Foxes in Fiction


(Orchid Tapes; 2011)

By Conrad Amenta | 31 March 2011

Cokemachineglow was recently nominated for a state-sponsored radio contest to determine the best music website/apparatchik of indie Canadiana. We didn’t win, though thankfully we did beat, and we warmed ourselves gratefully around that mighty spark of relevance. The winners were Weird Canada; being that I’m Canadian I’d heard they were great, but I hadn’t yet worked them into my daily rotation of hockey trade rumor sites and vendors of obscure Quebecois sneakers. Upon their well-deserved win I spent some quality time perusing their loving curation. I read around in the archives. I realized that our own Jessica Faulds writes for them. I learned about Foxes in Fiction. An obsession ensued. “So this is why people read music criticism,” I thought.

Because Foxes in Fiction aren’t just a wonderful act brought to my attention by a wonderful website, they’re also on the equally wonderful Orchid Tapes a cassette-based small manufacturing concern who give away most of their albums for free. This aesthetic, it seems, is tactile and permeating, the thing of honest-to-god communities. There’s much to enjoy about this organic intersection of enthusiastic music lovers, but what sums the fact of our gusto up so elegantly is that Foxes in Fiction sounds like a distillation of our shared fascination with a good bedroom pop project. Comprised solely of one Toronto-based artist named Warren Hildebrand, Foxes in Fiction have both the sound and the fact of his undiscovered quality. At only seven songs and with a distinctly DIY recording quality, Alberto feels like a primer, albeit a solid and thoroughly charming one.

I’ve since discovered that first album Swung from the Branches (2010) was also pleasant, but ultimately misleading, ambient pop. Alberto, by comparison, feels fully realized, the product of an a priori aesthetic rather than the incidental byproduct of people getting together in a room to bang out some tunes. To that end, I hope that Hildebrand stays solo, maintains tyrannical control over this sublime melody. Comparisons to Bradford Cox are probably fair, given the fuzzed-out, sleepy pop on display, though the ambient interlude “To Josef, In Texas,” and repetitive, spare guitar number “Sadiya,” place this closer to Atlas Sound than to Deerhunter. But so much of Alberto hinges on opener “Bathurst,” the closest here with something approaching drive, and “School Night,” the blissful, endlessly listenable kind of pop song with simplicity that is at once essential and deceiving. The latter may be my selection for favorite track of the early year, even if the formula is tried-and-true: the same arrangement repeats, with only dynamic and vocal variation. If it weren’t for the slurring tempo and the scads of delay, Foxes in Fiction are practically Tom Petty. I’m reminded of a track called “L.A.” from a band called Seldom’s 2001 EP, which I still occasionally enjoy these years later for all of its deceptive simplicity and unerringly beautiful vocal lines. For all of the same reasons that I enjoy “School Night,” “L.A.” survived the surplus of this golden age of free music.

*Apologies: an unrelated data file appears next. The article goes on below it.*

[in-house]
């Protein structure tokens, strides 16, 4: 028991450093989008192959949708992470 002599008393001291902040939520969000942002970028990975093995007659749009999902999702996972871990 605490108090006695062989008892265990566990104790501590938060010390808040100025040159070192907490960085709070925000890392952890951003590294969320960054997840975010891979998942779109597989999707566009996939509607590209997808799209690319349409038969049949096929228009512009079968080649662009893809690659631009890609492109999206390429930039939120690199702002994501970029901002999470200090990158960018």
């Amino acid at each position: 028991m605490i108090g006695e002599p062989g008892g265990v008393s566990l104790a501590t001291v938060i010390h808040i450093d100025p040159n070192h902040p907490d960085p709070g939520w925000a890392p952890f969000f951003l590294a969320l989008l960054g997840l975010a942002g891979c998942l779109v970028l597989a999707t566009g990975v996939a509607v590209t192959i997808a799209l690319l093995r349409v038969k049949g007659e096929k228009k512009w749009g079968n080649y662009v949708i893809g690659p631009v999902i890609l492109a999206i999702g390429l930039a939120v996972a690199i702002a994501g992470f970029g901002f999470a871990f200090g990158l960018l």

So what I’m saying is that Foxes in Fiction deserve to be a little bit more than just appreciated, even if the basest, commercial truth of it is that you may not find a better free download around right now. They deserve, as so many of the excellent bands featured on Weird Canada and Orchid Tapes and, yes, Cokemachineglow, do, to be celebrated in the bizarre, ironic, sometimes cynical little ways of our distant but similar indie rock-loving communities. This review ends up being a little bit of a love letter, not just to this album, but also to the eager discussion we’re even now engaging in.